Mark O’Brien and Felix M. Larkin, eds. Periodicals and Journalism in Twentieth-Century Ireland: Writing Against the Grain. Dublin: Four Courts Press, 2014. 240 p. ISBN: 9781846825248. £47.38 (hardback).
This book is a selection of essays on Irish periodicals and magazines in twentieth-century Ireland, and it is a valuable resource for anyone interested in the public sphere in this country. The introduction makes the point that “there is no genuine freedom of expression in the public sphere unless a wide variety of outlets is available to accommodate those with something to say” (9). Any collection of this type is bound to be selective, and one of the most admirable things about this book is the very clear statement of aims set out in the introduction by the editors Mark O’Brien and Felix Larkin when they remark that it “lays no claim to be a definitive selection of the ‘best’ or ‘most important’ Irish periodicals of the Twentieth Century; it is merely a representative selection with a clear focus on the journalistic rather than on the literary or cultural aspects of the titles under review” (11).
The only word with which I would take issue here is the adverb “merely,” which does not do justice to this most enjoyable and informative collection. Chronologically structured, the book begins with Colum Kenny’s revealing and comprehensive study of the editorships undertaken by the very busy Arthur Griffith (The United Irishman, Sinn Féin, Éire Ireland, Scissors and Paste, Nationality, and Young Ireland: Éire Óg) straddling the years 1899-1919. It concludes nearly 100 years later with Kevin Rafter’s near contemporary study of the place of Magill in the Irish public sphere from 1977 to 1990. Rafter devotes a subsection to each of the editors — Vincent Browne, Colm Tóibín, Fintan O’Toole, Brian Trench, and John Waters — all of whom have been significant presences in shaping the Irish mindset. While capturing both the importance of the magazine and the sense of excitement that it could generate, his essay notes the many journalists who worked there: “it was a teaching hospital for young journalists” (228).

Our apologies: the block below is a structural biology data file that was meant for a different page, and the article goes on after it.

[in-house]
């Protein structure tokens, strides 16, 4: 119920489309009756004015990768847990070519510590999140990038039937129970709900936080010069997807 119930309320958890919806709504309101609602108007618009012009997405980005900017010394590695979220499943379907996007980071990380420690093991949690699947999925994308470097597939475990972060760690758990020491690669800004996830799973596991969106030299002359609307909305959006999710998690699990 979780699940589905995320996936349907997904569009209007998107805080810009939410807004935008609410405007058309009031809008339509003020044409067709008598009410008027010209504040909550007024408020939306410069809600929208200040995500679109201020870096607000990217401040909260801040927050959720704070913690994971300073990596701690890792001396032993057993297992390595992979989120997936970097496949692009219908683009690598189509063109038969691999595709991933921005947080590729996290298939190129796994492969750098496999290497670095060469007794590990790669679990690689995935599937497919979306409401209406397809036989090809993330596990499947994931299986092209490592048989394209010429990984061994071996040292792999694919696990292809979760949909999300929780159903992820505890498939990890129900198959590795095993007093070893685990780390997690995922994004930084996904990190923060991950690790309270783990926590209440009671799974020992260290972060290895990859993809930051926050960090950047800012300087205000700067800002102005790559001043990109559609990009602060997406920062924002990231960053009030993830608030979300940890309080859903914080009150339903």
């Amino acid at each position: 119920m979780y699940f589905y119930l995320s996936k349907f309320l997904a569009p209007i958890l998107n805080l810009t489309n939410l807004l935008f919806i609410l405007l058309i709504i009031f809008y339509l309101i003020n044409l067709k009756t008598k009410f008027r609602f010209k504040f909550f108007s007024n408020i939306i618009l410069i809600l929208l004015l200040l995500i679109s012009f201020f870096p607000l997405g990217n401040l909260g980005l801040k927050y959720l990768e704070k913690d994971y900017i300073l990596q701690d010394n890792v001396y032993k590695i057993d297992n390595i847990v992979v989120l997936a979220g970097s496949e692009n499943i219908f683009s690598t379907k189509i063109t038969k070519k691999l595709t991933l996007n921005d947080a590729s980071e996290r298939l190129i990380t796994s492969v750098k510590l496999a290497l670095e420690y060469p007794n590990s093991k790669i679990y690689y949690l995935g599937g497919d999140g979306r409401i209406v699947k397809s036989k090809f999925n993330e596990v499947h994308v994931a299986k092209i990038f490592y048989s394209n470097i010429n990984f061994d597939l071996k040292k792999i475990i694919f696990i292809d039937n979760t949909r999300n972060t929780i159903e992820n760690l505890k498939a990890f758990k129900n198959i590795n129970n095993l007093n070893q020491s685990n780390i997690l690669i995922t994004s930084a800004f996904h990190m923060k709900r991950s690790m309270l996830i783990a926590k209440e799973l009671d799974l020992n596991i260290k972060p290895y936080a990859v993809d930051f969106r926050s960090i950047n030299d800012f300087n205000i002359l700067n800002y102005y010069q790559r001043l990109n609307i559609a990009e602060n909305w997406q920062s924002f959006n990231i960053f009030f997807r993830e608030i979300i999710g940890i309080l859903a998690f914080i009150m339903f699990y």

Journals of the Gaelic and Celtic revival — An Claidheamh Soluis and Fáinne an Lae — feature along with more political ones like James Connolly’s The Worker, D. P. Moran’s The Leader, and the proto-feminist Irish Citizen, a journal “small in size but large in heart and hopes” (62). The line of opinion-forming work is traced from The Irish Bulletin, The Irish Statesman, and Dublin Opinion, through The Bell, Hibernia, and Hot Press. The Capuchin Annual and The Furrow trace more religious concerns.
The scholarship and information given are of a very high quality, but it is the readability and the connections made between these eclectic texts and their contexts that make the chapters both informative and enjoyable. One leaves this book with a different sense of what was happing in Ireland at this time, as the journalistic perspective embodied in these magazines and journals shines through these essays. There is very much a sense of being caught in the present of each period, and this makes the book valuable to the academic and general reader.
To close this review I would return to the book’s introduction. The editors note that a connecting strand of these journals is the factor that, by “providing an outlet for those writing against the grain of mainstream Irish society,” they “made freedom of expression a reality in Ireland” (10). For this alone, they are worthy of study, and this book does that theme full justice.
Mary Immaculate College, University of Limerick